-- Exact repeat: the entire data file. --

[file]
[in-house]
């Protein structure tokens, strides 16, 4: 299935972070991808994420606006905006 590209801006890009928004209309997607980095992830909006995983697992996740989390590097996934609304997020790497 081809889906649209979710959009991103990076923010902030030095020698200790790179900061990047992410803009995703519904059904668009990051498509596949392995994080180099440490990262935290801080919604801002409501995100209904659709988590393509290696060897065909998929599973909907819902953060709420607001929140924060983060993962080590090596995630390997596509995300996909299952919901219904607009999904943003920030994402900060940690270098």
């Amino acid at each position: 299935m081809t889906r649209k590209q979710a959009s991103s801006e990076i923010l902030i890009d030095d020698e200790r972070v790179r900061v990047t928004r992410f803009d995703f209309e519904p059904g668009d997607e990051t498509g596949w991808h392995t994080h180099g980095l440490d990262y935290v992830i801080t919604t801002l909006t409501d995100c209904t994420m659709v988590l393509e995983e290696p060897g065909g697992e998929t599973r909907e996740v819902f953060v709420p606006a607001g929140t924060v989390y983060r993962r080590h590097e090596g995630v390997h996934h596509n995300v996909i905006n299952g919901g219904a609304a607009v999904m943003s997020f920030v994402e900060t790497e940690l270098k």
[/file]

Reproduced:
[in-house]
């Protein structure tokens, strides 16, 4: 299935972070991808994420606006905006 590209801006890009928004209309997607980095992830909006995983697992996740989390590097996934609304997020790497 081809889906649209979710959009991103990076923010902030030095020698200790790179900061990047992410803009995703519904059904668009990051498509596949392995994080180099440490990262935290801080919604801002409501995100209904659709988590393509290696060897065909998929599973909907819902953060709420607001929140924060983060993962080590090596995630390997596509995300996909299952919901219904607009999904943003920030994402900060940690270098």
């Amino acid at each position: 299935m081809t889906r649209k590209q979710a959009s991103s801006e990076i923010l902030i890009d030095d020698e200790r972070v790179r900061v990047t928004r992410f803009d995703f209309e519904p059904g668009d997607e990051t498509g596949w991808h392995t994080h180099g980095l440490d990262y935290v992830i801080t919604t801002l909006t409501d995100c209904t994420m659709v988590l393509e995983e290696p060897g065909g697992e998929t599973r909907e996740v819902f953060v709420p606006a607001g929140t924060v989390y983060r993962r080590h590097e090596g995630v390997h996934h596509n995300v996909i905006n299952g919901g219904a609304a607009v999904m943003s997020f920030v994402e900060t790497e940690l270098k």